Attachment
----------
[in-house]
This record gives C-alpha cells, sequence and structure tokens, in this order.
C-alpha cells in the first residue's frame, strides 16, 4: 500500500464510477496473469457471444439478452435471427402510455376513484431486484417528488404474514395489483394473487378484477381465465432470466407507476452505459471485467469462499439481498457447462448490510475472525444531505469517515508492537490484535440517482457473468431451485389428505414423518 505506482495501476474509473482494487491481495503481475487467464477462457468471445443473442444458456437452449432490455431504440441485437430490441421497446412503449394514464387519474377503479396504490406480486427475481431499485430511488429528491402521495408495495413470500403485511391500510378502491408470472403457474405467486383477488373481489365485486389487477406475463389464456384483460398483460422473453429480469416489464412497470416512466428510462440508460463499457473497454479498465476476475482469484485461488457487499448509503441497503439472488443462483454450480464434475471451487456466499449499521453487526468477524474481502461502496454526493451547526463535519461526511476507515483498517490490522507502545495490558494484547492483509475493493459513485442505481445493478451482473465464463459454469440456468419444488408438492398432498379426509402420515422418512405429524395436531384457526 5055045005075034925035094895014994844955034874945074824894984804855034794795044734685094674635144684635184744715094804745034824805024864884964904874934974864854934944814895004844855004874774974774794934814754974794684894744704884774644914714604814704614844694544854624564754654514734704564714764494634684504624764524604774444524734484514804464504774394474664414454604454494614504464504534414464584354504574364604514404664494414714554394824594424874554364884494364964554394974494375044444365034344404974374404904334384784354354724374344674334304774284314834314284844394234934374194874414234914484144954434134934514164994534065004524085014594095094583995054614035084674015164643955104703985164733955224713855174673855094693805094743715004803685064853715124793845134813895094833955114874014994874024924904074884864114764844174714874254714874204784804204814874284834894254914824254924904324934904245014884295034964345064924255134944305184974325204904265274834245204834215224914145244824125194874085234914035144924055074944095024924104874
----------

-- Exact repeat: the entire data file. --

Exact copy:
[in-house]
This record gives C-alpha cells, sequence and structure tokens, in this order.
C-alpha cells in the first residue's frame, strides 16, 4: 500500500464510477496473469457471444439478452435471427402510455376513484431486484417528488404474514395489483394473487378484477381465465432470466407507476452505459471485467469462499439481498457447462448490510475472525444531505469517515508492537490484535440517482457473468431451485389428505414423518 505506482495501476474509473482494487491481495503481475487467464477462457468471445443473442444458456437452449432490455431504440441485437430490441421497446412503449394514464387519474377503479396504490406480486427475481431499485430511488429528491402521495408495495413470500403485511391500510378502491408470472403457474405467486383477488373481489365485486389487477406475463389464456384483460398483460422473453429480469416489464412497470416512466428510462440508460463499457473497454479498465476476475482469484485461488457487499448509503441497503439472488443462483454450480464434475471451487456466499449499521453487526468477524474481502461502496454526493451547526463535519461526511476507515483498517490490522507502545495490558494484547492483509475493493459513485442505481445493478451482473465464463459454469440456468419444488408438492398432498379426509402420515422418512405429524395436531384457526 5055045005075034925035094895014994844955034874945074824894984804855034794795044734685094674635144684635184744715094804745034824805024864884964904874934974864854934944814895004844855004874774974774794934814754974794684894744704884774644914714604814704614844694544854624564754654514734704564714764494634684504624764524604774444524734484514804464504774394474664414454604454494614504464504534414464584354504574364604514404664494414714554394824594424874554364884494364964554394974494375044444365034344404974374404904334384784354354724374344674334304774284314834314284844394234934374194874414234914484144954434134934514164994534065004524085014594095094583995054614035084674015164643955104703985164733955224713855174673855094693805094743715004803685064853715124793845134813895094833955114874014994874024924904074884864114764844174714874254714874204784804204814874284834894254914824254924904324934904245014884295034964345064924255134944305184974325204904265274834245204834215224914145244824125194874085234914035144924055074944095024924104874